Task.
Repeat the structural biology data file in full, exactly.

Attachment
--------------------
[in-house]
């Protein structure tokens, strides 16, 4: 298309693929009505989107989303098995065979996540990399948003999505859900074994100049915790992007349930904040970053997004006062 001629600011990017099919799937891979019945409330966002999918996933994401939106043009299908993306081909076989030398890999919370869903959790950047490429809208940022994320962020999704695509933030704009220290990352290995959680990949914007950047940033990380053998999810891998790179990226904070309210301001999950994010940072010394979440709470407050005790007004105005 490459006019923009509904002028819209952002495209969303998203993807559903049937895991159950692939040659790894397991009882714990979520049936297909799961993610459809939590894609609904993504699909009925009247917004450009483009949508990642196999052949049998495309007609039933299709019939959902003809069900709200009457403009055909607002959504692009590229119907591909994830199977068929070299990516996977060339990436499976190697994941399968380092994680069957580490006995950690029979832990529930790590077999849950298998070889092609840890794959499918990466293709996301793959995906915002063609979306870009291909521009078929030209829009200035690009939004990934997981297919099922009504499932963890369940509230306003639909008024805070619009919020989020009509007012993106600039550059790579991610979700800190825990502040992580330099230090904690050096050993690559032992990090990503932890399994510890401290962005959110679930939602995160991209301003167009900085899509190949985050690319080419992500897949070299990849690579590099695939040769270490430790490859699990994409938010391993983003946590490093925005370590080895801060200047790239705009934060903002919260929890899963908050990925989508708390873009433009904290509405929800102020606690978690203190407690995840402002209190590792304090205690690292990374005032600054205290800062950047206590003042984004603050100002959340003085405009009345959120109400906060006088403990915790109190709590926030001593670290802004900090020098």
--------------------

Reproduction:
[in-house]
């Protein structure tokens, strides 16, 4: 298309693929009505989107989303098995065979996540990399948003999505859900074994100049915790992007349930904040970053997004006062 001629600011990017099919799937891979019945409330966002999918996933994401939106043009299908993306081909076989030398890999919370869903959790950047490429809208940022994320962020999704695509933030704009220290990352290995959680990949914007950047940033990380053998999810891998790179990226904070309210301001999950994010940072010394979440709470407050005790007004105005 490459006019923009509904002028819209952002495209969303998203993807559903049937895991159950692939040659790894397991009882714990979520049936297909799961993610459809939590894609609904993504699909009925009247917004450009483009949508990642196999052949049998495309007609039933299709019939959902003809069900709200009457403009055909607002959504692009590229119907591909994830199977068929070299990516996977060339990436499976190697994941399968380092994680069957580490006995950690029979832990529930790590077999849950298998070889092609840890794959499918990466293709996301793959995906915002063609979306870009291909521009078929030209829009200035690009939004990934997981297919099922009504499932963890369940509230306003639909008024805070619009919020989020009509007012993106600039550059790579991610979700800190825990502040992580330099230090904690050096050993690559032992990090990503932890399994510890401290962005959110679930939602995160991209301003167009900085899509190949985050690319080419992500897949070299990849690579590099695939040769270490430790490859699990994409938010391993983003946590490093925005370590080895801060200047790239705009934060903002919260929890899963908050990925989508708390873009433009904290509405929800102020606690978690203190407690995840402002209190590792304090205690690292990374005032600054205290800062950047206590003042984004603050100002959340003085405009009345959120109400906060006088403990915790109190709590926030001593670290802004900090020098």